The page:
# Oh, Oh, Ooohhh, ....listen to the music

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```Oh, Oh, Ooohhh,
....listen to the music
Music is a really cool media that we use to express our thoughts and feelings. And the great thing about music is that it often
reaches us deeply....so deeply that even deaf people can enjoy music because of the way it "shakes" our world. Vibrations are
at the heart of musical sounds and these vibrational frequencies offer us an objective way to compare the sounds we hear.
Even so, certain sounds are pleasant and others are displeasing based upon how the pure tones that make up all sounds
combine. Consider the standard musical scale as shown below. The "note" is shown below as well.
Do
Re
Mi
Fa
So
La
Ti
Do'
C
D
E
F
G
A
B
C'
By international convention, the A note above middle C note is a standard 440 hz. There are a total of 8 notes from middle
C to C' and there are many ways we can divide the frequencies between these notes. In all cases, C to C' represents 8 notes or
one OCTAVE. One octave always represents a multiple of a chosen frequency. If we choose A above middle C as 440 hz, then
A' would be 880 hz...or one octave higher in pitch.
Within a given 8 notes, we want to play a combination of notes that make a nice sound. Three
particular notes are C, E, and G. They form what is called a MAJOR TRIAD. The ratio of frequencies of these notes is 4:5:6.
But to make this ratio possible, we need to make a rather interesting division of the frequencies that is not necessarily equally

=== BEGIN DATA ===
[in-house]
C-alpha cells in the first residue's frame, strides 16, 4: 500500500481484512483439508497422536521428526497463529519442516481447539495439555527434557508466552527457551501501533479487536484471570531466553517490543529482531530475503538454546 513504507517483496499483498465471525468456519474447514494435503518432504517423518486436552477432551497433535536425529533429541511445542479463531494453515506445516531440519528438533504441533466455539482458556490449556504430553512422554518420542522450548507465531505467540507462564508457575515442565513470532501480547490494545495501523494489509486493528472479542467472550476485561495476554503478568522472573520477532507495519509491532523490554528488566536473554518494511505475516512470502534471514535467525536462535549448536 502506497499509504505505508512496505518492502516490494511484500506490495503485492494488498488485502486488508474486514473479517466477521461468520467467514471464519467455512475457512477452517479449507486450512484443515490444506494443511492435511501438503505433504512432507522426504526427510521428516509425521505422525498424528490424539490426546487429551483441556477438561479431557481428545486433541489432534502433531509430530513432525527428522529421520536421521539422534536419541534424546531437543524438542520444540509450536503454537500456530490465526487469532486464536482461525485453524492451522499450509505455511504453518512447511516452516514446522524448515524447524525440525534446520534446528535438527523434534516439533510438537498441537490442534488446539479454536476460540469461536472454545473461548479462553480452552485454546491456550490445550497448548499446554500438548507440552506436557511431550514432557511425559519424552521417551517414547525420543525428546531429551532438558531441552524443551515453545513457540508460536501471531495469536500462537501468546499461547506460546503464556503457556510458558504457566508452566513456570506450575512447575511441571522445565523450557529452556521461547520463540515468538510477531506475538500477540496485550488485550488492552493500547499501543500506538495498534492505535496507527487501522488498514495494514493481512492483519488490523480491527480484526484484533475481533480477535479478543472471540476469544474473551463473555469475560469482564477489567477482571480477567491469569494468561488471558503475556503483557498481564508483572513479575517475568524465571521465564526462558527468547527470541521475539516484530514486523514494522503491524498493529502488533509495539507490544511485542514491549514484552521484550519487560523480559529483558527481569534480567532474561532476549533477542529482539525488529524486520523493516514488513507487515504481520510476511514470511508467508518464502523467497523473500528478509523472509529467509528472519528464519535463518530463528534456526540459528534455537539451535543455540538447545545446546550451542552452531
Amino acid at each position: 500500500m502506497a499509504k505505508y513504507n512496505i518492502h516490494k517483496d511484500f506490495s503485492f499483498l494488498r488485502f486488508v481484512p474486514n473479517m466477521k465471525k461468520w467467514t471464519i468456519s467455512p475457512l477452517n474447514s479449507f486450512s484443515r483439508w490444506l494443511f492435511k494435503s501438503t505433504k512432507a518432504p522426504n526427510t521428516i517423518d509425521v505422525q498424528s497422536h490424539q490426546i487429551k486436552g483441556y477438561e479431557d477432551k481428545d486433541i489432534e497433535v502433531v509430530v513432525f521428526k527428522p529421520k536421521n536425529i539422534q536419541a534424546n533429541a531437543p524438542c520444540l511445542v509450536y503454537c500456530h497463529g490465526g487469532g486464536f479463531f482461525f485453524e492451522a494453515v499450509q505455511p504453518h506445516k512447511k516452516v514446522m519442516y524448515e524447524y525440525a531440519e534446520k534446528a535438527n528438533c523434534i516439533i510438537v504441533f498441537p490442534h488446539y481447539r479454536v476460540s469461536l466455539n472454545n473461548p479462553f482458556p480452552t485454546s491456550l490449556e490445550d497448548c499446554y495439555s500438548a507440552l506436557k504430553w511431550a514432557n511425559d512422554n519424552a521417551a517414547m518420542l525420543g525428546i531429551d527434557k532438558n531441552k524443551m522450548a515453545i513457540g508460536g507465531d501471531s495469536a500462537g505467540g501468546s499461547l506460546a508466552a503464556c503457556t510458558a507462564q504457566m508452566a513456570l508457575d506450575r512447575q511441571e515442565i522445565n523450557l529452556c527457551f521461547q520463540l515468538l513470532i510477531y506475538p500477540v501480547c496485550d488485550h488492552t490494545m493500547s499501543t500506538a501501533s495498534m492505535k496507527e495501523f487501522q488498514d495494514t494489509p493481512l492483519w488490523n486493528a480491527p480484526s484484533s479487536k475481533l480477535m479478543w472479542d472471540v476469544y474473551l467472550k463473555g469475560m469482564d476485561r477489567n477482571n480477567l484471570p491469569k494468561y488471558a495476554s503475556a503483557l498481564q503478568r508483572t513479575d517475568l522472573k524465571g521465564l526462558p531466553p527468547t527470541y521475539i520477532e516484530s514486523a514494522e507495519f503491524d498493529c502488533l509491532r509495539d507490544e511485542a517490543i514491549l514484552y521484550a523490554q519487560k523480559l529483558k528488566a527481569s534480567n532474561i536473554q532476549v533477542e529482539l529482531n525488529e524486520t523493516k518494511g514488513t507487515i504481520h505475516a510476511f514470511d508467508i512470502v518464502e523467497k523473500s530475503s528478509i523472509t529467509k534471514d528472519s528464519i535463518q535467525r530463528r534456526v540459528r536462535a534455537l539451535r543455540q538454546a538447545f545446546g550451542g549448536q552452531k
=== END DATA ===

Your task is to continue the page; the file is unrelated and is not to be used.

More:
spaced in terms of frequency. To do this properly, we need to produce what are called "whole notes" and "half notes" so that C,
E, and G are multiples of 4, 5, and 6 times the interval freqency that works out to 66 hz. Watch how this works...
One Octave
|---->----->----->----->----->----->----->----->----->----->|
Do
C
Just
Diatonic
Scale
Re
D
264
297
\
/
\
Mi
E
Fa
F
So
G
La
A
Ti
B
330
/
\
352
/
\
396
/
\
440
/
\
495
/
\
33 hz
33 hz
22 hz
44 hz
44 hz
55 hz
|
|
|
|
|
|
|
whole
whole
half
whole
whole
whole
(9/8ths)(10/9ths)(16/15ths)(9/8ths)(10/9ths) (9/8ths)(16/15ths)
Do'
C'
528
/
33 hz
half
C to E is 66 hz--E to G is 66 hz as well. 4 x 66 hz = 264 hz, 5 x 66 hz = 330 hz, 6 x 66 hz = 396 hz.
We see that the ratio between notes is 9/8ths, 10/9ths, or 16/15ths. Any jump of 9/8ths or 10/9ths is called a "whole note"
and any jump of 16/15ths is a half jump. This is how we evenly work out the scale to a doubling (one octave) and still allow for
our major triad. Whole, whole, half....whole, whole, whole, half.
This all looks so complicated....and it sort of is....but we can make it a bit easier. This next musical scale splits our whole
and half tones into equal shares. A whole tone is 2 parts and a half tone is 1 part. The total is therefore 5 whole tones and 2
half tones or 12 total parts. Split the ratios into 12 parts by the 12th root of 2 and we get the Equally Tempered Scale.
C
Equally
Tempered
Scale
D
261.6
293.7
/
\
6
2
(whole)
E
329.6
\
/
6
2
(whole)
F
349.2
\ /
392
\
12
2
(half)
G
440
\
/
/
6
2
(whole)
A
493.9
\
/
6
2
(whole)
B
C'
523.3
\ /
6
2
(whole)
12
2
(half)
Notice that our starting and ending frequencies are slightly shifted. Different musical scales sound slightly different from
each other even though they both maintain the major triad and same A over middle C. The great composers often made up their
own musical scales that were slightly different from these. Interesting!!
```
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